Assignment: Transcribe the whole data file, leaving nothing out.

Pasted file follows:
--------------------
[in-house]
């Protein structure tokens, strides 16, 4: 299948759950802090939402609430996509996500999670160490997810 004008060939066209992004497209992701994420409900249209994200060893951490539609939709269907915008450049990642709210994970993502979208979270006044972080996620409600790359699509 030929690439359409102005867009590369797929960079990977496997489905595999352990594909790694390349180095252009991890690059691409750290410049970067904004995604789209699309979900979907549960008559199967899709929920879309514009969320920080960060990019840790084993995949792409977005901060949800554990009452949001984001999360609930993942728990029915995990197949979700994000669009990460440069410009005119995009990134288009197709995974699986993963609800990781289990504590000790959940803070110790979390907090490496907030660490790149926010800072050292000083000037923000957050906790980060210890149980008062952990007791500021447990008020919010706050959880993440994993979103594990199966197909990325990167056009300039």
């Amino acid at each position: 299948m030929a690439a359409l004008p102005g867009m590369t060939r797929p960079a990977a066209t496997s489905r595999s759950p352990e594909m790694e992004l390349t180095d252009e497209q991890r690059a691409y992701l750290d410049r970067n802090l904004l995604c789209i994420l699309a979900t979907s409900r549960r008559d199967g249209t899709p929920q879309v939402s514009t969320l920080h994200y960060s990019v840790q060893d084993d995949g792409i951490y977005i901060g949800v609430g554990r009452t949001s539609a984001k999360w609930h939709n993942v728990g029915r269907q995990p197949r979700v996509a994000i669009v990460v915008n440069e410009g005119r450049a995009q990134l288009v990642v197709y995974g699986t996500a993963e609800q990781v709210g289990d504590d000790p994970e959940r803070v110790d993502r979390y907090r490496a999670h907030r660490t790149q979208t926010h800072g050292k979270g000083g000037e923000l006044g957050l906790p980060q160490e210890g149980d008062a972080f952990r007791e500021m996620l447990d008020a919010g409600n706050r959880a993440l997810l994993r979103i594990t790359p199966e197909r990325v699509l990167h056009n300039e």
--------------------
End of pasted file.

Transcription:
[in-house]
């Protein structure tokens, strides 16, 4: 299948759950802090939402609430996509996500999670160490997810 004008060939066209992004497209992701994420409900249209994200060893951490539609939709269907915008450049990642709210994970993502979208979270006044972080996620409600790359699509 030929690439359409102005867009590369797929960079990977496997489905595999352990594909790694390349180095252009991890690059691409750290410049970067904004995604789209699309979900979907549960008559199967899709929920879309514009969320920080960060990019840790084993995949792409977005901060949800554990009452949001984001999360609930993942728990029915995990197949979700994000669009990460440069410009005119995009990134288009197709995974699986993963609800990781289990504590000790959940803070110790979390907090490496907030660490790149926010800072050292000083000037923000957050906790980060210890149980008062952990007791500021447990008020919010706050959880993440994993979103594990199966197909990325990167056009300039």
């Amino acid at each position: 299948m030929a690439a359409l004008p102005g867009m590369t060939r797929p960079a990977a066209t496997s489905r595999s759950p352990e594909m790694e992004l390349t180095d252009e497209q991890r690059a691409y992701l750290d410049r970067n802090l904004l995604c789209i994420l699309a979900t979907s409900r549960r008559d199967g249209t899709p929920q879309v939402s514009t969320l920080h994200y960060s990019v840790q060893d084993d995949g792409i951490y977005i901060g949800v609430g554990r009452t949001s539609a984001k999360w609930h939709n993942v728990g029915r269907q995990p197949r979700v996509a994000i669009v990460v915008n440069e410009g005119r450049a995009q990134l288009v990642v197709y995974g699986t996500a993963e609800q990781v709210g289990d504590d000790p994970e959940r803070v110790d993502r979390y907090r490496a999670h907030r660490t790149q979208t926010h800072g050292k979270g000083g000037e923000l006044g957050l906790p980060q160490e210890g149980d008062a972080f952990r007791e500021m996620l447990d008020a919010g409600n706050r959880a993440l997810l994993r979103i594990t790359p199966e197909r990325v699509l990167h056009n300039e």